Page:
It's occurred to every blogger from time to time:
"I've just spent two hours writing and posting this heartfelt article - I wonder how many people will actually read the damn thing?"Wonder no more! A few months ago, I subscribed to StatCounter, which bills itself as a "free, invisible Web tracker." StatCounter counts hits, tracks unique and returning visitors, and organizes the information into handy dandy charts, like the one above.
It also offers a more detailed, paid version of the service, but that's only for sites with over 250,000 page loads per month or more. Like mine. Uh, maybe not.
The bad side of the service is that it can be depressing to find out how many (or few) people read your blog; as well, if you're obsessive, StatCounter can quickly turn a fun pastime - blogging! - into numbers, graphs, and spreadsheets. Gag.
That said, the big promise of the service is that you can find out what gets people to your blog, and do more of it. With people comes advertisers. With advertisers comes money. With money comes happiness. Hey, money does buy happiness!
Another advertising revolution
But seriously, this kind of instant, real-time data is what's revolutionizing the advertising business, which used to be about creating a print ad with a catchy headline. Before this ability to track came along, no one could tell an advertiser who was seeing its ads, when, and what their response might've been.
This ability allows advertisers to immediately test a campaign and fine tune their messages before spending millions of dollars rolling it out - no surveys or focus groups required.
To bloggers who want to eventually quit their day jobs, the key is "demographics." Once you know who, specifically, reads your blog (age, geography, psychological makeup, etc.), and how many times they do it, your blog gains value, and can be sold to advertisers through Google AdSense, Yahoo Right Media, or the old-fashioned way.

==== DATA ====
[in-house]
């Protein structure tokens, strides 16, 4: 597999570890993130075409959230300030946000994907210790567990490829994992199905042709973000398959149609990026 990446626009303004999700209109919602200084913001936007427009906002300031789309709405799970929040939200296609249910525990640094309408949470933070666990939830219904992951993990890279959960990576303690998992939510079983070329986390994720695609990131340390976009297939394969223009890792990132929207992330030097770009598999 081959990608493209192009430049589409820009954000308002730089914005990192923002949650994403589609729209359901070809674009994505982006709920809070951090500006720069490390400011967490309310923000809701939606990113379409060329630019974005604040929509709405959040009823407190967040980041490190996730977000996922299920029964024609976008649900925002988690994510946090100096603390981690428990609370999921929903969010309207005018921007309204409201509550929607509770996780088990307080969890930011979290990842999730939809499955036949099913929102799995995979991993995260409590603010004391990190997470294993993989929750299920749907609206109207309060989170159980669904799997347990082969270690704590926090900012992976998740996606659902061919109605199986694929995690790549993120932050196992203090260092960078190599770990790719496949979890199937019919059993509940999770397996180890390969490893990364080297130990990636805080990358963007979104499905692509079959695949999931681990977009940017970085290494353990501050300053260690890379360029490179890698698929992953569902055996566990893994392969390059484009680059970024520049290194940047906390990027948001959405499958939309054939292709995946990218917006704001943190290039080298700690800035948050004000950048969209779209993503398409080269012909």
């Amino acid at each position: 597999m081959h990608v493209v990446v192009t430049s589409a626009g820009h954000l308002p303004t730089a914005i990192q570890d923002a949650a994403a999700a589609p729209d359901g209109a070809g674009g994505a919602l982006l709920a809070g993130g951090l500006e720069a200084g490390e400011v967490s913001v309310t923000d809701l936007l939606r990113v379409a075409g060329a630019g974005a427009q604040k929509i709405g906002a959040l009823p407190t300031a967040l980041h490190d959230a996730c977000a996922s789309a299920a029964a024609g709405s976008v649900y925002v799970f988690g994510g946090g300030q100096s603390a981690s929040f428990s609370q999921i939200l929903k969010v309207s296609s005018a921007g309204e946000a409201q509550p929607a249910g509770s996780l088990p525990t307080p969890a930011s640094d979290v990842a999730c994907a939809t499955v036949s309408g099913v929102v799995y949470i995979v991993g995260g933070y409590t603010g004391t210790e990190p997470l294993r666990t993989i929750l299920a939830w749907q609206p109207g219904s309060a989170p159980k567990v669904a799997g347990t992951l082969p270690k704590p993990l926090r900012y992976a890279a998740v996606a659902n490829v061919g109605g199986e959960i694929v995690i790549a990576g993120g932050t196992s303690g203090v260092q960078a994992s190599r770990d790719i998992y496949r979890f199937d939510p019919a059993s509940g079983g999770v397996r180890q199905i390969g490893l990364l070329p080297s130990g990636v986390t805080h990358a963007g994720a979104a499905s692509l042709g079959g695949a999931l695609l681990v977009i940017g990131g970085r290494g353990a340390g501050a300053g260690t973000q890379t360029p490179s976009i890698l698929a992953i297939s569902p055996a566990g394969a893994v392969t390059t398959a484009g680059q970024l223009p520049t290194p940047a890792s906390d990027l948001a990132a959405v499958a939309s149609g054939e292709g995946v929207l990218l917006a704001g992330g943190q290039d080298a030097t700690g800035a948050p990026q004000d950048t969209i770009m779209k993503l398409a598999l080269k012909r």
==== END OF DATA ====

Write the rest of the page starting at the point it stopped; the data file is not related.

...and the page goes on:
Right now, StatCounter doesn't provide that demographic data, though I'm sure it already has the ability to do so, and the extent of that ability will only get more advanced - and pricey - with time.
Until that time arrives, an advertiser could hire a data company, like BlueKai, which says its the best source of online "intent data," or Media6Degrees, which analyzes Facebook groups to identify likely marketing approaches.
"These bespoke Media6° segments are both completely customized for each advertiser and enormously scalable," promises Media6Degrees on its homepage. Love the big words!
What about this blog?
StatCounter tells me that I get between 300 and 1,000 hits a week, and that there's already been a bit of a summer drop-off - not surprising, considering my biggest audience is probably my students at Red River College, who are now far away from school, and I far from their thoughts (I hope!).
However, every once in awhile, my readership spikes, and I get 1,000 hits in a day. Ironically, it's always on the days when I write about my least favorite subject: sports. No kidding: I'm the only straight guy in Winnipeg who would rather watch the Tony Awards than a Moose game. Nonetheless, my two most popular stories, according to StatCounter:
Jason Beck mistaken for desperate Penguins fan.
Manny Ramirez and marketing march to Hell together.
So much for my heartfelt treatise on "How students remember you."
Coming up on tomorrow's blog: sports, sports, sports, and more sports!